What follows are some thoughts for a discussion in a Texas Government class tonight. I know, I know. When you subscribed to this blog that was the first thing on your mind: "I really need to hear about the Texas plural executive before the holiday season is over."
You don't need a detailed discussion about that, but a little bit of thinking on how classes in general work can be useful. I'm worried that my students want my class to be useful but aren't sure how to follow up. For that matter, I didn't know how to make the most of the classroom when I was in graduate school, let alone undergrad or high school. What could I have told myself to pay more attention to? How did what I want, at that point in my life, blind me to what was actually happening?
Let me turn to my students for a moment. At some point this semester, I've remarked your work is "good." What can you do with that compliment? I remember when I was in high school and college, I had an unfortunate habit of sorting classes and teachers into two categories exactly, "good" and "bad." If they were "bad" I did the work but didn't take anything they had to say seriously. If they were "good," I might have taken their opinions or approach to heart. Or not.
I hope you can see that a strict "good"/"bad" division is a terrible way to see life. A number of the teachers I thought were "bad" had seen more than those who ran an efficient classroom and gave easy tests. They were trying to communicate exceedingly difficult truths to me, at times trying to tell me about racism, unrealistic expectations, life beyond school. I hope you can see that the character of the word "good"–the feedback "good"–is relative.
What I mean when I say your work is "good:" this is a great start. It can be turned into something more. You'll rightly ask "What more? Just give me the grade." And for myself, while I would love for you to take your discussion posts and expand them into full length essays and then get them published in The New Yorker, there's something more essential to be had first. Are you seeing more when you do "good" work? Do you have something else you want to talk about than you had before?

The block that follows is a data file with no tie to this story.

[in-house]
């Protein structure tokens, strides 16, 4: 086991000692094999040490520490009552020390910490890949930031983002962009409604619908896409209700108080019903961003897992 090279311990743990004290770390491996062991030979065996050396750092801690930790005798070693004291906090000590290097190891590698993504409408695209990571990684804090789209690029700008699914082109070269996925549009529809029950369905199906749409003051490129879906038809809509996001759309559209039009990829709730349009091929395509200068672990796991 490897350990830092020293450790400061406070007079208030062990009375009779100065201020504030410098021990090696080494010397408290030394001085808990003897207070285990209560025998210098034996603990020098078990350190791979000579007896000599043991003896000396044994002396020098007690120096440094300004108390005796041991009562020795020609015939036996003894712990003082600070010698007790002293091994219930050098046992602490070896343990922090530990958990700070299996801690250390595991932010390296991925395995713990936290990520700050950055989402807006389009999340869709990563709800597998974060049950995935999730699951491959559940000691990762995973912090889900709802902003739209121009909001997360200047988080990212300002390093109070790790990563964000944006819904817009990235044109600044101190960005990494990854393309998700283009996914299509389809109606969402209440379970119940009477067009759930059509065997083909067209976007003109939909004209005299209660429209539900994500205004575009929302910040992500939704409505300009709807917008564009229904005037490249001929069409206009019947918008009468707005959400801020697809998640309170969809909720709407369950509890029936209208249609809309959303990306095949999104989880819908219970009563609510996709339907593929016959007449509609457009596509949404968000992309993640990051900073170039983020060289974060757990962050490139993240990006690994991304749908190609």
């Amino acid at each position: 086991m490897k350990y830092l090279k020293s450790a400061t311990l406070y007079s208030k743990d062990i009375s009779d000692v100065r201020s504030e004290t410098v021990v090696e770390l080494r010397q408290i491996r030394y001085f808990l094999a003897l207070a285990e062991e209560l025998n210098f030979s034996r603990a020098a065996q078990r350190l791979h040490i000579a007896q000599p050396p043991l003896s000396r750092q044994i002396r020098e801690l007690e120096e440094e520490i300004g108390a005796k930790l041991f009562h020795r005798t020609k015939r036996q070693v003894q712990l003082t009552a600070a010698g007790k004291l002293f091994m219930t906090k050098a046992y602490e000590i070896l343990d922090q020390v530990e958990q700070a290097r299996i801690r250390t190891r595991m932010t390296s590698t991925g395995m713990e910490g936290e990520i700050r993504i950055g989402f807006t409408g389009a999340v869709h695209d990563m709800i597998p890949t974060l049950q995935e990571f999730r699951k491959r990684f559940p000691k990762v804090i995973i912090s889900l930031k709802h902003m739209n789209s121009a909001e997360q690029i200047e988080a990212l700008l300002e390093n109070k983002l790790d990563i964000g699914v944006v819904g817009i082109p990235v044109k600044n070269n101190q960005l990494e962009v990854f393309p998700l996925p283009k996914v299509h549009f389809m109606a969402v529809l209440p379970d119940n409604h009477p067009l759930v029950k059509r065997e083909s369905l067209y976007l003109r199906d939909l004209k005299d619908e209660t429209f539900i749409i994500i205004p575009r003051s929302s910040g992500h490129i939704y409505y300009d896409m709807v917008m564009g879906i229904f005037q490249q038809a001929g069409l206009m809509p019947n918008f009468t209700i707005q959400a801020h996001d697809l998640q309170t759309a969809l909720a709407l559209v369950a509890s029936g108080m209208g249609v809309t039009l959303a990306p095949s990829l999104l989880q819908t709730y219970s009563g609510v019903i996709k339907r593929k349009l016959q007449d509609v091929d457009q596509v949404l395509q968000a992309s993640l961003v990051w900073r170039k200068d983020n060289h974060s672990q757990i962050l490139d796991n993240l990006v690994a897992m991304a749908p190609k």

That's one thing I mean by "good." It should impel you to consider different things. What you talk about should change by means of school. It doesn't have to strictly follow our class discussion, but it shouldn't be dismissed. To be clear, I had people close to me who told me all the talk happening at school was a waste. In a way I didn't take them seriously, because I still had the discussions I wanted and was eager to have more. In a deeper way they convinced me I was nothing but talk though they had nothing but insults.
Alright, everyone needs to listen carefully at this point. There seems to be a connection between doing your work, doing what a previous age might have termed intellectual labor, and self-esteem. It's a connection we don't want to think about. We don't want to put down people who work hard but aren't trying to outsmart the system. We don't want to put down physical labor. We do want to believe someone quiet, who sticks to their values and exhibits tremendous discipline, is a moral exemplar.
To make matters worse, we don't want to talk about self-esteem. I remember when the concept was a bigger deal in the 80's. It was mercilessly mocked. The stories about every kid getting a participation trophy were legion. Why were we talking about self-esteem when we should have been talking about educational excellence? We're slipping behind in STEM subjects, national security is at risk, and you want to talk about whether kids feel good?